2 Mins read

snowblind200Written by Ragnar Jónasson, translated by Quentin Bates — What expectations do you find yourself harbouring when you pick up a Scandinavian crime novel? Nordic noir is the term that comes to mind. Cold, dark winters, sombre landscapes, a lonely male detective and a plot throbbing with despair and social commentary… Well, how about a change of pace with Icelandic author Ragnar Jónasson? We still get the chill factor and snow over the fjords, but in addition to that we also get a healthy injection of Golden Age puzzle-making and what amounts to a locked-room mystery.

Snowblind is the first novel in the Dark Iceland series. Translation of the second novel is already in the pipeline, and there are three more in the original language. It introduces us to Ari Thór Arason, fresh out of police college after a stint of studying philosophy, then theology, and never quite finishing anything. In crisis-hit Iceland of 2008, he is delighted to have found a job even though it is in Siglufjörđur, the northernmost town in Iceland. The town is only accessible via a narrow road tunnel through a mountain.

His girlfriend Kristin, a medical student in Reykjavik, is not at all pleased at being separated from him, particularly over the Christmas holidays. But when there is a death at the local dramatic society, and a half-naked woman is found bleeding to death in the snow outside her home, Ari Thór feels he has no choice but to cancel his leave and get involved in the investigation.

Who would want the venerable old writer and founding member of the dramatic society dead? Why was the woman killed? Could the two deaths be linked? Ari is full of suspicions and ideas, but the local police chief is adamant that it’s all an accident. After all, nothing ever happens in this tranquil, close-knit community, where everyone knows each other’s business and people still leave their doors unlocked.

Yet all is not well in this serene little town. Many of its inhabitants appear to have secrets to hide. As the snow thickens and cuts off Siglufjörđur from the rest of the world, we are left with a classic case where there is a limited number of murder suspects, each with a back story, all with potential motive. Cast a detective with more intuition than experience and a puppyish enthusiasm for asking questions into their midst, an attractive young piano teacher that he feels attracted to… and you have a perfect storm in a teacup.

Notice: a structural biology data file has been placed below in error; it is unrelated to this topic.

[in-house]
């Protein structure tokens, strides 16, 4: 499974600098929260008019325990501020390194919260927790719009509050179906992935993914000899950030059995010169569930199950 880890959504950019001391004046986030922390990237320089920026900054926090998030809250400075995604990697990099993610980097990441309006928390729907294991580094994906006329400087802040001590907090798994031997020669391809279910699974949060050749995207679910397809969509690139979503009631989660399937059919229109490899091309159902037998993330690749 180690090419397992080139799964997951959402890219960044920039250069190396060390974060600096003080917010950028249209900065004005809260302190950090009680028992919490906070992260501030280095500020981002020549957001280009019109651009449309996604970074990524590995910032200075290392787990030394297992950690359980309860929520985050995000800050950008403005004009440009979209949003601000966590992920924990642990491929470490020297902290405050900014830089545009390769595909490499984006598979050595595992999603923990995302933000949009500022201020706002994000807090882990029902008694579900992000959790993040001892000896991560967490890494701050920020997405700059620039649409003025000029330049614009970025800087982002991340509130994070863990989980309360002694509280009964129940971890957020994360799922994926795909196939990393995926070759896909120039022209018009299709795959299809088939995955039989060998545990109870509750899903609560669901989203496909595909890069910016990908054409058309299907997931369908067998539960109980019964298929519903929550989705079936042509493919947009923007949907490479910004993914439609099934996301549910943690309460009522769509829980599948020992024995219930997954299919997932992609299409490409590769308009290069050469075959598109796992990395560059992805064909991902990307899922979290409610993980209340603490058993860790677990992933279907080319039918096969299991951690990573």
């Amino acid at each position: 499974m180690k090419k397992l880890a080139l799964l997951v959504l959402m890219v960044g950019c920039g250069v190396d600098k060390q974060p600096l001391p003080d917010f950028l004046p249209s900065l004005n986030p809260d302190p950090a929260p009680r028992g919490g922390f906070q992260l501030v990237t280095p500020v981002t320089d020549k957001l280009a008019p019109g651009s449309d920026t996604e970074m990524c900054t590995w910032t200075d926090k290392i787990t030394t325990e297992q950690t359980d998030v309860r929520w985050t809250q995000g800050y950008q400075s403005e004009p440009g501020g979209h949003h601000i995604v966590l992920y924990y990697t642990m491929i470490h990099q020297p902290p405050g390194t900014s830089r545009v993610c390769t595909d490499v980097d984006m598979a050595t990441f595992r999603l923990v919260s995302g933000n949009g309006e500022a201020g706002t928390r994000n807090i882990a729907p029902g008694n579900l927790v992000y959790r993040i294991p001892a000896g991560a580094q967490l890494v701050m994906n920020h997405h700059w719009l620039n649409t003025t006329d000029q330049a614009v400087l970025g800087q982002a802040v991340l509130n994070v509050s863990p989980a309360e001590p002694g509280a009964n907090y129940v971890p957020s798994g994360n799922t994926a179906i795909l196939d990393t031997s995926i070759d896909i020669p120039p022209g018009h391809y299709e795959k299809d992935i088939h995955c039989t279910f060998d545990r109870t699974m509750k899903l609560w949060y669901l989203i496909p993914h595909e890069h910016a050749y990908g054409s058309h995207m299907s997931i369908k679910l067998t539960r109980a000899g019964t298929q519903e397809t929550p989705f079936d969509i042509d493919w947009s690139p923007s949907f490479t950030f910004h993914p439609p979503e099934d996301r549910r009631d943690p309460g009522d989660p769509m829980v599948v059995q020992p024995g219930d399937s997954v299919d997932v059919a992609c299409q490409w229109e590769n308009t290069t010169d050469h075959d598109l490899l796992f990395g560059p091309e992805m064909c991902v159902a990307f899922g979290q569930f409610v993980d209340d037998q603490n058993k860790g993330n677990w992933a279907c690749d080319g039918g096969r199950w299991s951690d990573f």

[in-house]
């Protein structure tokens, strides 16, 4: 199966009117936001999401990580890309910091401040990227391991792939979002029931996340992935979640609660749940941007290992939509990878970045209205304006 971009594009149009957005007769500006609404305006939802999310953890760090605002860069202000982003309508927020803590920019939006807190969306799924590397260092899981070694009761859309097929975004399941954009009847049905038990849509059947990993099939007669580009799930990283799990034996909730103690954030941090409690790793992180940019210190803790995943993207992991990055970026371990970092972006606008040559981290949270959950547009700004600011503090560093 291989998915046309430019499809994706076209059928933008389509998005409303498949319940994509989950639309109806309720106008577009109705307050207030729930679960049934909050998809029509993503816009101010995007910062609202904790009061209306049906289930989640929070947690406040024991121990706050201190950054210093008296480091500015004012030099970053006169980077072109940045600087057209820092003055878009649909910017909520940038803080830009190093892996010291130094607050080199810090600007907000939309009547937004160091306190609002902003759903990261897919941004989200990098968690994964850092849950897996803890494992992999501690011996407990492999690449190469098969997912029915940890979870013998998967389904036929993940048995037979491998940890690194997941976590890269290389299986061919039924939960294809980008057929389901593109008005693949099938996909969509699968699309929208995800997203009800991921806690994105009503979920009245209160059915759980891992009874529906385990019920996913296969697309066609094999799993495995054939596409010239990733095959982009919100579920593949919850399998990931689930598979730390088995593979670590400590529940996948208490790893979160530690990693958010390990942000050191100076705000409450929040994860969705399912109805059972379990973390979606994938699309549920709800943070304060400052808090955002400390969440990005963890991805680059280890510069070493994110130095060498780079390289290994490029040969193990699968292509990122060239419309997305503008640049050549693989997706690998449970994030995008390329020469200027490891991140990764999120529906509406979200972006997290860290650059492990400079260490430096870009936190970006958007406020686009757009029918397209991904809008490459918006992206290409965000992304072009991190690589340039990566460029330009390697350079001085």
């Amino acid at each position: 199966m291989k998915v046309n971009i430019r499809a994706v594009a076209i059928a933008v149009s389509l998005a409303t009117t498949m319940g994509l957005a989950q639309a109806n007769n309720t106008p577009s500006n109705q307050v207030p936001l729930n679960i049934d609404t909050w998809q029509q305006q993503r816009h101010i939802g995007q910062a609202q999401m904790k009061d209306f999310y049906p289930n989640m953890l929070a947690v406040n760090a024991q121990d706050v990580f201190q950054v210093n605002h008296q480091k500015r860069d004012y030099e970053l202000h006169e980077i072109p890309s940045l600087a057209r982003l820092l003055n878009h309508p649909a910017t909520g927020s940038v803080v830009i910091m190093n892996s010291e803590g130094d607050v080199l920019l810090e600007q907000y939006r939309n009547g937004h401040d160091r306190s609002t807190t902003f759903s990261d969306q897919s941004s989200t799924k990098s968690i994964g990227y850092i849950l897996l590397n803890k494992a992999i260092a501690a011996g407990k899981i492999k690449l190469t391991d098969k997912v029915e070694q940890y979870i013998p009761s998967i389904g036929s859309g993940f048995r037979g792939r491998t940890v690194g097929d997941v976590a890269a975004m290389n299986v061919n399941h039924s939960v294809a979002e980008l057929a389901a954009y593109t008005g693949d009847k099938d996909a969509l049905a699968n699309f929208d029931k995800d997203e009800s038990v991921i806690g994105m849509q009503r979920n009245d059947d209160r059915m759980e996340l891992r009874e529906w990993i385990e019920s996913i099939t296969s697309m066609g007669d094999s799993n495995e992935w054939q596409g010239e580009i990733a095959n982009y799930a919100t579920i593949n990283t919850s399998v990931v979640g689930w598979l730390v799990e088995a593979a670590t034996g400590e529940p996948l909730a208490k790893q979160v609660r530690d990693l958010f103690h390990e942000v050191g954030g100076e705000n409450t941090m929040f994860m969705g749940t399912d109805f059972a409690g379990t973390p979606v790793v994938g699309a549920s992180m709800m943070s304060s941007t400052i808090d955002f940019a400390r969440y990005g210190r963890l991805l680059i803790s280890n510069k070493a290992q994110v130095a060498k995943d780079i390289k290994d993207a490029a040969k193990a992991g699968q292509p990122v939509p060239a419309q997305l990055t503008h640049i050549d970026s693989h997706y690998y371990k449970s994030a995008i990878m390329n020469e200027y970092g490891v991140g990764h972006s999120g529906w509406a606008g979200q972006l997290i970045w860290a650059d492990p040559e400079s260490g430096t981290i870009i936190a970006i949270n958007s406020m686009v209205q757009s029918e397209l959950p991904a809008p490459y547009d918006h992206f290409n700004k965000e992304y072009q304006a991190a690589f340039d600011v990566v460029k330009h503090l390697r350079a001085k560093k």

The writing is often poetic, always atmospheric, conveying perfectly that sense of claustrophobia and unease felt by the main protagonist. There are a few shifts in perspective and time, which add to the intrigue but may puzzle you initially. My only minor quibble would be that in the first few chapters there are a few repetitive statements about Ari’s situation and his relationship with Kristin. However, the sense of menace, solid plotting and strong characterisation more than make up for it.

Just when I think I’ve had enough of the frozen north, another promising author shows up. This is a truly enjoyable debut, hinting at much more to come. A charming combination of influences, which feels very fresh and will appeal to those who find cosy crime too twee and Scandinavian noir too depressing.

You can read our interview with the author hereAnd to discover more interesting new Nordic authors, look here.

Orenda Books

CFL Rating: 5 Stars

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